Aron Packer, owner of Packer Schopf Gallery at 942 W. Lake St., has made “an official effort to not mail things out,” and instead switch completely to email. Postage was “probably our fourth most expensive thing,” Packer said.

Artists are also finding ways to navigate the recession.

“More artists are willing to make accommodations to make things happen in this economy,” Saunders said.

“This includes [lowering] prices, [offering] payment plans for collectors and considering commissions that might not have been considered in the past.”

Although this news may sound scary, there are 160-180 galleries and alternative spaces in and around Chicago, so news of one or two galleries struggling must be put in perspective with Chicago’s very large art market, said Ginny Berg, publisher of Chicago Gallery News.

Berg publishes magazine as well as online content on openings and exhibitions often months in advance of these events. “Galleries are reacting individually,” she said. They are “feeling a little unstable” but “planning shows for the rest of 2009.”

For many Chicago gallery owners, this recession is not their first.

Catherine Edelman has owned a contemporary photography gallery in Chicago for 21 years and has made it through downturns before.

“I opened my gallery in December 1987 so I signed my lease two weeks before the stock market crashed,” she said. “When I signed my lease was one of the worst times I’ve seen…followed by the 1991-1992 recession.”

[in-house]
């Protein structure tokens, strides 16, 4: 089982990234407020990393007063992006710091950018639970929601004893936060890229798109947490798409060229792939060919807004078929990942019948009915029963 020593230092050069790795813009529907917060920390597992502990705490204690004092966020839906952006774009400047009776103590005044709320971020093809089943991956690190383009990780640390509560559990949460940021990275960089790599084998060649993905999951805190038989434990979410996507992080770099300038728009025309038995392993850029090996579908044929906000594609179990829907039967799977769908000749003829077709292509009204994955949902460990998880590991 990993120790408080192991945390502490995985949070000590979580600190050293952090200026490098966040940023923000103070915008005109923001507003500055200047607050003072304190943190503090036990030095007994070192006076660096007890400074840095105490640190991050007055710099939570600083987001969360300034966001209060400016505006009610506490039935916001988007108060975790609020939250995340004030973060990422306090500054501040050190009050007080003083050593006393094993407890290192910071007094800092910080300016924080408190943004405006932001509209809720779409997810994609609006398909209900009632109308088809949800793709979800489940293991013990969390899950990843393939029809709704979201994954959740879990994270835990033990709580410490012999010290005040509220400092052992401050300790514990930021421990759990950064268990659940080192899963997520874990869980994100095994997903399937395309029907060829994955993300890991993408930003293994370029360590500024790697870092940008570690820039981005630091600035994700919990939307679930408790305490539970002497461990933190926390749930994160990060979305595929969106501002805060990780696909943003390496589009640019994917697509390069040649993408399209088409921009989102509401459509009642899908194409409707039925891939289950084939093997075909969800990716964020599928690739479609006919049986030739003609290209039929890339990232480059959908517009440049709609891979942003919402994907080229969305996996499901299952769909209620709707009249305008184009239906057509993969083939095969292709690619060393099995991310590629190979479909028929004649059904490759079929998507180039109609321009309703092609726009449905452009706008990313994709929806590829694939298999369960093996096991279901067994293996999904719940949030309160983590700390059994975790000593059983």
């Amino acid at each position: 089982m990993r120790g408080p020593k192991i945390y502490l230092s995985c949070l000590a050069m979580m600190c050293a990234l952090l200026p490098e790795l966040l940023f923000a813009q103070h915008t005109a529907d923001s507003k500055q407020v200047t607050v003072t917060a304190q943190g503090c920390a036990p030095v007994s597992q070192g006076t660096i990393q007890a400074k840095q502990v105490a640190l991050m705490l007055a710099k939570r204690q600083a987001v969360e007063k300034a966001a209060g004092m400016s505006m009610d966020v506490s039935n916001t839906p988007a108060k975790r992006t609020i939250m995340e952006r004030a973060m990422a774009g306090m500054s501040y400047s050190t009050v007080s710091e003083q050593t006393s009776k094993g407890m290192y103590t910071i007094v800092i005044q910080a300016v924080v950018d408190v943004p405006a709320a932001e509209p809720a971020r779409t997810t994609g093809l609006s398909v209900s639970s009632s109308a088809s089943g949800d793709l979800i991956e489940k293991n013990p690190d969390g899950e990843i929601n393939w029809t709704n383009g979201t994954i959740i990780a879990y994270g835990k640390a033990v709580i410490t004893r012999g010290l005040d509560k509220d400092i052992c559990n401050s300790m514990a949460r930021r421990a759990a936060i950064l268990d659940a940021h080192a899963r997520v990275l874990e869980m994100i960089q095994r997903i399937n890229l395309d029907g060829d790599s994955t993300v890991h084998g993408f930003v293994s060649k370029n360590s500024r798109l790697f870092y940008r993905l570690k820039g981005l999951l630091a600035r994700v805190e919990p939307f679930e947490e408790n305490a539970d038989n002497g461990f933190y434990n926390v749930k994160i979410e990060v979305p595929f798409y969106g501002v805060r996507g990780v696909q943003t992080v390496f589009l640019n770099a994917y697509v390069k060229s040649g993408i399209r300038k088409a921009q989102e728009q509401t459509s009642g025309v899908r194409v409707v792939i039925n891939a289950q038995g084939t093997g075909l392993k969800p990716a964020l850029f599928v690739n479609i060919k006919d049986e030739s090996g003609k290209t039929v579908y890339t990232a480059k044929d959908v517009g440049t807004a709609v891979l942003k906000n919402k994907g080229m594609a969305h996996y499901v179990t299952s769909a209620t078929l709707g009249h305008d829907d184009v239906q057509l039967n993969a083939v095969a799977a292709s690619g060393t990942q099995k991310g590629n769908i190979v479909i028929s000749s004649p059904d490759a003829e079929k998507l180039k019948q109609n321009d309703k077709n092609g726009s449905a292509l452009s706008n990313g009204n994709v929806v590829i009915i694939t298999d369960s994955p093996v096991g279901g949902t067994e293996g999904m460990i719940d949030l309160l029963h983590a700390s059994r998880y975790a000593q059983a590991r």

Edelman said that if galleries are doing business correctly, they will have saved money during profitable times to make it through times of struggle.

“I’ve been at this for over 35 years. I’ve seen this at least twice before,” said McCormick, whose gallery houses a collection of 20th century and contemporary art. “Thankfully, I have the privilege of dealing in more expensive, vintage material so we are better positioned, financially, to weather the storm.”

“But I would not want to be a young or start-up gallery in this climate,” McCormick added.

Kasia Kay Art Projects has been in business for only five years. After three years at 1044 W. Fulton Market St., owner Kasia Kay said there should be momentum for young galleries to grow and strengthen in Chicago. “But with the recession, who knows,” she added.

This year Kay is cutting nearly her entire advertising budget. While in the past she has placed ads twice a year in major magazines like Artforum, Kay is now listing with local publications like Chicago Gallery News.

Overall, Kay is hopeful about the future of her gallery. “As far as the Chicago market goes, I think things have slowed down, but they haven’t stopped,” she said.

This Friday, Feb. 13, Kashia Kay’s gallery will debut the paintings of two young New York artists, Allison Katz and Aliza Nisenbaum, with an opening reception from 6-9 p.m.

“I hope we have good crowds and some sales!” Kay said.

Over on W. Superior, feelings about the future are still mixed.

Catherine Edelman said that she will continue to explore new avenues and show new work. “That’s my business,” she explained.

But Peter Bartlow is less optimistic. “I do not think we have seen the bottom yet,” he said. “And recovery in our business does come after it occurs in other industries.”